• United States

Should you compress voice over your WLAN?

Jan 14, 20042 mins
Cellular NetworksNetwork Security

* Convergence over wireless: A delicate balancing act

Voice aficionados from wireless vendors Symbol Technologies and SpectraLink agree that configuring wireless LANs for converged voice and data is a delicate balancing act.

The task requires adjusting packet lengths, possibly with voice compression, and jitter buffer sizes to maximize bandwidth efficiency. But these overhead-reducing steps must be weighed against the risk of losing large packets, which can degrade voice quality much more than small-packet loss.

Voice can have a significant impact on data throughput, particularly in 11M bit/sec 802.11b WLANs that become congested.

“If you are running five [toll-quality] phone calls, these pretty much saturate…an 802.11b access point,” says Rich Watson, director of telephony product marketing at Symbol.

Today, most WLAN systems run uncompressed, 64K bit/sec voice for best quality, using G.711 codecs for analog-to-digital conversion only.

“If I’m listening to music on hold, I want G.711 [encoding], so I can hear all the bass and treble sounds.  This involves bigger packets,” Watson says.

On the other hand, G.729, which compresses 64K bit/sec voice down to 8K bit/sec, is optimized for the human voice, with has a shorter range of frequencies. So G.729 can be used for voice conversations, while G.729-compressed music “will sound a little tinny,” Watson says.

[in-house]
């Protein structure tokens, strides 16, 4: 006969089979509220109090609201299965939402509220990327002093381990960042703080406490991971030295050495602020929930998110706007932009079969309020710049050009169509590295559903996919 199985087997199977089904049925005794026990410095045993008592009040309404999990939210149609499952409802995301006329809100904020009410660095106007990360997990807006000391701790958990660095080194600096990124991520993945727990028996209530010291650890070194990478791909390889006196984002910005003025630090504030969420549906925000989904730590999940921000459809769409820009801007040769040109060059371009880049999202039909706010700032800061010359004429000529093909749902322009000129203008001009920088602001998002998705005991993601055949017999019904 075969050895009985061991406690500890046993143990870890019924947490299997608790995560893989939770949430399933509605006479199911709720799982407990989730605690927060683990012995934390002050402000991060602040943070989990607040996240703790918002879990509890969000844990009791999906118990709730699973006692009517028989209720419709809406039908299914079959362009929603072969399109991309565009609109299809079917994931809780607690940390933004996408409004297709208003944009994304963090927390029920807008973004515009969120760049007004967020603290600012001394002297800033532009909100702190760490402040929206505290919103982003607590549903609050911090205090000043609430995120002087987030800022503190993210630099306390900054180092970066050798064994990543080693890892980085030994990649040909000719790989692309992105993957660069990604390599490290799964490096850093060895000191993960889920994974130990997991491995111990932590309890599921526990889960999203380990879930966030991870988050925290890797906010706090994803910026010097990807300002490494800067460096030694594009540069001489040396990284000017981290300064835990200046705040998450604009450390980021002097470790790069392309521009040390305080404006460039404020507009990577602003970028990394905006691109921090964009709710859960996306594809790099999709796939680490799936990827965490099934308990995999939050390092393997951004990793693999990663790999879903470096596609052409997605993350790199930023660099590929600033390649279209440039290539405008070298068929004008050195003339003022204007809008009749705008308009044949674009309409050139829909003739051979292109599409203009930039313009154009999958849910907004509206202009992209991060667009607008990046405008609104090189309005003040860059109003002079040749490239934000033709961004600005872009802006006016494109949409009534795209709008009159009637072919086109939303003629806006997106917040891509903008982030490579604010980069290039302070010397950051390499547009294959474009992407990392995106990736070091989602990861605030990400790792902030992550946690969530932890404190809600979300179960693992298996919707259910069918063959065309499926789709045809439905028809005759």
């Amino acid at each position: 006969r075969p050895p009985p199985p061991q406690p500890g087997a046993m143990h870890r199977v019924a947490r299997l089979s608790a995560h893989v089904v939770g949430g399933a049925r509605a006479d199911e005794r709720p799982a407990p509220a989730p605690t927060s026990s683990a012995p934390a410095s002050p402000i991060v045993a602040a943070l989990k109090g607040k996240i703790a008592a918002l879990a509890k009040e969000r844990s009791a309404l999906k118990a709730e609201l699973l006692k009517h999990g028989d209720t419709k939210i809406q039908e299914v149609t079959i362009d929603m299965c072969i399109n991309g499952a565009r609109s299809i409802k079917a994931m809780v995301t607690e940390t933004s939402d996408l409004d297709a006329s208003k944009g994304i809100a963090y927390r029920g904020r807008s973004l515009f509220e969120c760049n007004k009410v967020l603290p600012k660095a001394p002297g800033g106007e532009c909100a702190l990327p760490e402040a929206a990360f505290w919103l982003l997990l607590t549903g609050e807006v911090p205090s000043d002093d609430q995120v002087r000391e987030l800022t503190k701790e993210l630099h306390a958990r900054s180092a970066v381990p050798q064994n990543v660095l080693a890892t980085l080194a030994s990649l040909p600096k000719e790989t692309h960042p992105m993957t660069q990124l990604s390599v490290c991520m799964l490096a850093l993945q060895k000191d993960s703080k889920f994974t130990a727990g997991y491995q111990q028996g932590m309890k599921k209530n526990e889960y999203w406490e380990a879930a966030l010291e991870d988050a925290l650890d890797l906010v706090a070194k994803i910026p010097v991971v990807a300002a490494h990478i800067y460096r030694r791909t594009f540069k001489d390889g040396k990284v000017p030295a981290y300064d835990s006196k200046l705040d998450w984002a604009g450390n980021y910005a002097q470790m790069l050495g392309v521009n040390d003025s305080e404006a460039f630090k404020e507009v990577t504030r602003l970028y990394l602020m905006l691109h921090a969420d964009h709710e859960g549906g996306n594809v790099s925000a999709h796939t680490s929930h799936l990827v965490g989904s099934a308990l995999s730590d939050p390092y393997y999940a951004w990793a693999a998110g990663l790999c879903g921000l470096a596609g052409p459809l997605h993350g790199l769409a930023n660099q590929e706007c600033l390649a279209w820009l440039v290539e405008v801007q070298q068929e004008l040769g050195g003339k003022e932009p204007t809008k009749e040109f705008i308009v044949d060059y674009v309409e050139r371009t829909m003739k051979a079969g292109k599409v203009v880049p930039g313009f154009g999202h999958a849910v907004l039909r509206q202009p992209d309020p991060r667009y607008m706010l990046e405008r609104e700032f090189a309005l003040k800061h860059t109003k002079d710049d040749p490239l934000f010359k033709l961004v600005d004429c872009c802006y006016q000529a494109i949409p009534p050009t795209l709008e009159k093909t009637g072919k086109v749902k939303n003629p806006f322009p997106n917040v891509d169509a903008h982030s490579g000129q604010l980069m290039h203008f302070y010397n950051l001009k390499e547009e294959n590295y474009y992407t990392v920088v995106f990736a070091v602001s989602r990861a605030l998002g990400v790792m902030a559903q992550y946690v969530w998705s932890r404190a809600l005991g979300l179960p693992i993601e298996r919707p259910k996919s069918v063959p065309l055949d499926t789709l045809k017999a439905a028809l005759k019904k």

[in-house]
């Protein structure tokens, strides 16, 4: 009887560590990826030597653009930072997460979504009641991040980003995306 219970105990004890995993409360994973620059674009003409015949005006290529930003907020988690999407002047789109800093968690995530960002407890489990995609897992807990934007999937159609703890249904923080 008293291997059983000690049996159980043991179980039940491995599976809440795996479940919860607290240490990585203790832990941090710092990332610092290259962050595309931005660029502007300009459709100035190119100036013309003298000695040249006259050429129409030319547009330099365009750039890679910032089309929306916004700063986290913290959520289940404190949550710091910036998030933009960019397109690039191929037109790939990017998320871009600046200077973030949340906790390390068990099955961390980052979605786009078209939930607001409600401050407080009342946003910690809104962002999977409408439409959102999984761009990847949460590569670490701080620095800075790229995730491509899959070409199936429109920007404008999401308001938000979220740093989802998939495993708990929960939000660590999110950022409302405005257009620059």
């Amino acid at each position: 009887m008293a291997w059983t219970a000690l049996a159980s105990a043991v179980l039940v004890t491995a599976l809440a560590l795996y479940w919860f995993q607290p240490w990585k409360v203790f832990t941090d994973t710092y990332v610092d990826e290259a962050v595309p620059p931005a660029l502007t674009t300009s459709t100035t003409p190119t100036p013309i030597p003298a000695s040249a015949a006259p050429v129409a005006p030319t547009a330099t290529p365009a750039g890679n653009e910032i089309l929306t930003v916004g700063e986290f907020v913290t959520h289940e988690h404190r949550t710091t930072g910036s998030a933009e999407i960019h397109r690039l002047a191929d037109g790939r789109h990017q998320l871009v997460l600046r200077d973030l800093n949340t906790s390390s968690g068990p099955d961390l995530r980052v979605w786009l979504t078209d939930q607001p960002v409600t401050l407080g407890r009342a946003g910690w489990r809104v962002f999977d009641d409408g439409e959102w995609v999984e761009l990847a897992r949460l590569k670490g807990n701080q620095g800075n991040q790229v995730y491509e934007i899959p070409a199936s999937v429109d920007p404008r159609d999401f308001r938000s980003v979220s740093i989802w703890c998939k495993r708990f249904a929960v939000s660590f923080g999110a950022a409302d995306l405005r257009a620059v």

Ben Guderian, director of marketing at wireless phone handset maker SpectraLink, notes that most codecs sample and transmit packets every 20 milliseconds.

“You can send, instead, every 40 milliseconds. This cuts the number of packets you send in half and reduces overhead,” he says. Then again, he adds, if you lose that 40-msec chunk of communication, the negative impact on the conversation is greater.

Guderian notes that the codec you’ll need in your handset is up to the maker of your IP PBX. SpectraLink, which works closely with nearly all IP (and TDM) PBX makers to provide wireless phone extensions to their switches, supports “whatever codec the IP PBX maker specifies” in SpectraLink handsets.

Another consideration with voice compression is how much of the client device’s processing power it will consume. Symbol’s Watson estimates that compression can chew up 80%, making data applications very slow, if not offloaded onto a co-processor.

The Symbol PocketPC-based PDT 8146 handset, for example, comes “voice ready,” he says, with a special digital signal processor that offloads voice compression from the host processor.